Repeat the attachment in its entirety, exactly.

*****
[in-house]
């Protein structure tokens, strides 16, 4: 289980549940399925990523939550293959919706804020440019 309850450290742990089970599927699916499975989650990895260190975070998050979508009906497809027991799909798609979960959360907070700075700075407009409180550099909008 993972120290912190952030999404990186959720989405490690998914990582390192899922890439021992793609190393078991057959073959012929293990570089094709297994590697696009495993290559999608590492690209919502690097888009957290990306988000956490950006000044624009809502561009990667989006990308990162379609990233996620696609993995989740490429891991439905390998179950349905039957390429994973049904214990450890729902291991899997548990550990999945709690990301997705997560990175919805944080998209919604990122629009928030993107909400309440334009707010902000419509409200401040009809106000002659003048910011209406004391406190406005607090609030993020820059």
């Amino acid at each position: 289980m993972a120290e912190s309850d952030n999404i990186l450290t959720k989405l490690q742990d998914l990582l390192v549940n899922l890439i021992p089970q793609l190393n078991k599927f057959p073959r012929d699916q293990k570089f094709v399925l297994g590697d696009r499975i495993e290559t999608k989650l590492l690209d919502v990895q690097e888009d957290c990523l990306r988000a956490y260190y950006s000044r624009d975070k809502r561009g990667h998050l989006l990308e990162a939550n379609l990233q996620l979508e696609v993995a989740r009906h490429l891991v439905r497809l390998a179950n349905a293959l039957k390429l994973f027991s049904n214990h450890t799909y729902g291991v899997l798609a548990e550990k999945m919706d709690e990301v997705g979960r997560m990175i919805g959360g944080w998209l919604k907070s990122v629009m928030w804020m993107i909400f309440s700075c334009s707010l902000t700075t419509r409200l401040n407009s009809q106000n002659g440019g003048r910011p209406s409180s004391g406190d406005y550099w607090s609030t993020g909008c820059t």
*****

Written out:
[in-house]
């Protein structure tokens, strides 16, 4: 289980549940399925990523939550293959919706804020440019 309850450290742990089970599927699916499975989650990895260190975070998050979508009906497809027991799909798609979960959360907070700075700075407009409180550099909008 993972120290912190952030999404990186959720989405490690998914990582390192899922890439021992793609190393078991057959073959012929293990570089094709297994590697696009495993290559999608590492690209919502690097888009957290990306988000956490950006000044624009809502561009990667989006990308990162379609990233996620696609993995989740490429891991439905390998179950349905039957390429994973049904214990450890729902291991899997548990550990999945709690990301997705997560990175919805944080998209919604990122629009928030993107909400309440334009707010902000419509409200401040009809106000002659003048910011209406004391406190406005607090609030993020820059």
């Amino acid at each position: 289980m993972a120290e912190s309850d952030n999404i990186l450290t959720k989405l490690q742990d998914l990582l390192v549940n899922l890439i021992p089970q793609l190393n078991k599927f057959p073959r012929d699916q293990k570089f094709v399925l297994g590697d696009r499975i495993e290559t999608k989650l590492l690209d919502v990895q690097e888009d957290c990523l990306r988000a956490y260190y950006s000044r624009d975070k809502r561009g990667h998050l989006l990308e990162a939550n379609l990233q996620l979508e696609v993995a989740r009906h490429l891991v439905r497809l390998a179950n349905a293959l039957k390429l994973f027991s049904n214990h450890t799909y729902g291991v899997l798609a548990e550990k999945m919706d709690e990301v997705g979960r997560m990175i919805g959360g944080w998209l919604k907070s990122v629009m928030w804020m993107i909400f309440s700075c334009s707010l902000t700075t419509r409200l401040n407009s009809q106000n002659g440019g003048r910011p209406s409180s004391g406190d406005y550099w607090s609030t993020g909008c820059t």